Townsend added that when this is compared to the cost of maxi-taxi travel, the loss to the State immediately becomes evident.
“The bulk of PTSC bus trips are between Arima and Port-of-Spain and San Fernando and Port-of-Spain routes. The cost of a maxi-taxi trip from Arima to Port-of-Spain is $7 while the government spends roughly $30 to carry that same passenger on a bus. This is clearly inefficient.”
The university lecturer added that the “private side” of public transportation (taxis, maxis taxis and “PH” vehicles) operated far more efficiently.
“You’re looking at an industry here worth over $2 billion. There are more than 5,000 maxi-taxis in T&T that make over 200 million passenger trips per year. What we have seen, however, is a decline in the “H” taxis. At its peak, there were about 25,000 registered taxis on the road, now it’s down to about 12,500. A major element in this decline has been the increase of “PH” taxis operating on transit points across the country.”
Mass transit, rapid rail
For many years, the prospect of a mass transit system was touted as a solution to some of the traffic woes afflicting the country. In fact, studies were conducted to determine the feasibility of a rapid rail to alleviate congestion along the north-south (UWI to San Fernando) and east-west (Sangre Grande to Westmoorings) corridors.
According to Townsend, it’s important to understand what a mass transit system is in the first place.
“There are three aspects.
“Firstly, is its availability to all paying passengers. Secondly, it must be able to carry multiple passengers to different origins and destinations and, finally, it has to be co-ordinated, reliable and predictable. Given these factors, a mass transit system in T&T is possible without a rapid rail. In fact, nothing about that speaks specifically to any type of mass transit vehicle.”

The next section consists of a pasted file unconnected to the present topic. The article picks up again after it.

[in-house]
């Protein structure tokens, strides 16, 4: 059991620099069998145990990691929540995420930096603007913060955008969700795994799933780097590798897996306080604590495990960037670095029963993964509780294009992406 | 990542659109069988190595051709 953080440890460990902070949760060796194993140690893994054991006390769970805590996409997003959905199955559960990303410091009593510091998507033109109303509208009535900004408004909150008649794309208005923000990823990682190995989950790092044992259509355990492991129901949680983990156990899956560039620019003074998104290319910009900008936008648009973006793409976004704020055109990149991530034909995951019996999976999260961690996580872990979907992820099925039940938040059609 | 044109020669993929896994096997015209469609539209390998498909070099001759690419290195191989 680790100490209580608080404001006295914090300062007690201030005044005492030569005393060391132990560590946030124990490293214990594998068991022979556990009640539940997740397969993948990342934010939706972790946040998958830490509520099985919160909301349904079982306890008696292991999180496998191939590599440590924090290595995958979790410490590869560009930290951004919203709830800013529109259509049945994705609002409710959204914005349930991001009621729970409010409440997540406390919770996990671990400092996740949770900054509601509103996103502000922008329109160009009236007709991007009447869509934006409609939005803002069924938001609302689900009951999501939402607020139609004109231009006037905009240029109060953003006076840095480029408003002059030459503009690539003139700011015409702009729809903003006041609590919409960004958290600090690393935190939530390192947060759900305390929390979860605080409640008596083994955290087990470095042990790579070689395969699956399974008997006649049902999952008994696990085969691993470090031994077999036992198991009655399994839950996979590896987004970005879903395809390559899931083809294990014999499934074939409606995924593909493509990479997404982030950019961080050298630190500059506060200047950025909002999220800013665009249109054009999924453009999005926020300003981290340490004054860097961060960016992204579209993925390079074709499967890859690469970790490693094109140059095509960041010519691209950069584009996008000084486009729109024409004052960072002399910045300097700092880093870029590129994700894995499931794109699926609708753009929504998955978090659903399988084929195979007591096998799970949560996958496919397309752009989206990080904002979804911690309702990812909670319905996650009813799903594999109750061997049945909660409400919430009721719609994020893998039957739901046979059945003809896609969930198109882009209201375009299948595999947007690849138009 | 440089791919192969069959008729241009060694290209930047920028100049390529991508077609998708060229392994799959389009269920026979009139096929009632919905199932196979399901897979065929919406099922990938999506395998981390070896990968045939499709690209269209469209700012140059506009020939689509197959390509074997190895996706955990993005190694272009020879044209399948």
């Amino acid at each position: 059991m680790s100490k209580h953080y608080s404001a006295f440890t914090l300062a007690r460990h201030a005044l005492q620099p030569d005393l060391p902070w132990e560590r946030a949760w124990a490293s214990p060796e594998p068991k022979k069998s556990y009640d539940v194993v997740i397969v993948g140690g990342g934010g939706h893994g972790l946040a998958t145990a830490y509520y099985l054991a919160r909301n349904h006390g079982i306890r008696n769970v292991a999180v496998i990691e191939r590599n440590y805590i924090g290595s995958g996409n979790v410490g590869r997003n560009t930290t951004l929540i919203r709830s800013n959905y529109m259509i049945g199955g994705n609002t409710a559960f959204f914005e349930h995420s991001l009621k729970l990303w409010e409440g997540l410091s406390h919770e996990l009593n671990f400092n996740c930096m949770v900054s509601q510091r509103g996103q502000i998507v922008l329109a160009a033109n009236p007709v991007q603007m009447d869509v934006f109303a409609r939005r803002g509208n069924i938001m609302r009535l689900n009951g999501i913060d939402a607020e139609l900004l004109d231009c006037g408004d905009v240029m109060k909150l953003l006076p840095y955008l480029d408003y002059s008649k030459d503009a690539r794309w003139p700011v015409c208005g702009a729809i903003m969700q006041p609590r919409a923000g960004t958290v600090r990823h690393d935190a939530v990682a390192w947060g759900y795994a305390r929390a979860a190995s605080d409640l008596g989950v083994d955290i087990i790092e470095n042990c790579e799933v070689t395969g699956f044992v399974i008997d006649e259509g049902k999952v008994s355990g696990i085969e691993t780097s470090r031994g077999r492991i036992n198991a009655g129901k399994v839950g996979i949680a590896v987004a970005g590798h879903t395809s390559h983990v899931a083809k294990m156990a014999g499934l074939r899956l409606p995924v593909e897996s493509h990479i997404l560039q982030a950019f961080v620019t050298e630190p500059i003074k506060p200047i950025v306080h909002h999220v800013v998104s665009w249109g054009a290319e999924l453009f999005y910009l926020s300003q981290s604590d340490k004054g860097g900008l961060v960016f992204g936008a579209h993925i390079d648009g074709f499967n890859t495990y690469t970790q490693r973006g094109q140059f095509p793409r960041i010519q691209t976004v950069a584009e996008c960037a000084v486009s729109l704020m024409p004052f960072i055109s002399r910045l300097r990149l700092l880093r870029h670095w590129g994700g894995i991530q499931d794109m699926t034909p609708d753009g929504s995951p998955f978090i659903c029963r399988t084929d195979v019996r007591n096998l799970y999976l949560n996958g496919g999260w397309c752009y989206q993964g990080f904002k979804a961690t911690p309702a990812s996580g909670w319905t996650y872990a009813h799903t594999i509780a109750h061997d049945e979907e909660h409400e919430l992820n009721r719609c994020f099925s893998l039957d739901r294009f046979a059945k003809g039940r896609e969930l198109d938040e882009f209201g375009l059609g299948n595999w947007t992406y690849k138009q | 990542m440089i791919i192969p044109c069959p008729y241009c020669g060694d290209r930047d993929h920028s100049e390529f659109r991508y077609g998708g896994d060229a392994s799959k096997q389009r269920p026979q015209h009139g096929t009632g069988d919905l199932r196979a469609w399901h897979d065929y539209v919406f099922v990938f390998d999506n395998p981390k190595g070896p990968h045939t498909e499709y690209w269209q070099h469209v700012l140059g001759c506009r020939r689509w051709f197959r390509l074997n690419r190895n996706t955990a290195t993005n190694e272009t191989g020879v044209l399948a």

He added that from where he sat, a rapid rail would not be the best solution for T&T’s mass transit ambitions.
“Based on the studies that have been done, the rail option is not the best option. When population densities and the length of the corridors and journeys are taken into consideration—along with our levels of demand—the rail option is not the appropriate choice.”
Probed about what would be a more applicable solution, he said:
“Based on analysis done by the IDB, it was not suggested that the government embark on a rapid rail project. In fact, it was clearly indicated that a bus rapid transit system would be a far better alternative in terms of the costs for passengers, ease of implementation, level of service and flexibility.”
According to Townsend, one of the most important aspects to treating with the congestion on the nation’s roadways was for planners and policy makers to figure out exactly what the priorities were.
“For far too long we have focused on creating space to move more cars rather than to holistically think about how we move people. The act of extending lanes on highways simply facilitates more congestion rather than make the act of commuting easier. We need to shift the way we view transportation as a whole in the country.”
He added that the establishment of a specialised transportation agency was critical to pursuing solutions to fix public transportation in T&T.
“Because we have no dedicated agency tasked with examining transportation in T&T from top to bottom, we end up with actions that are not cohesive across many areas and are sporadic and knee-jerk reactions to situations as they pop up.”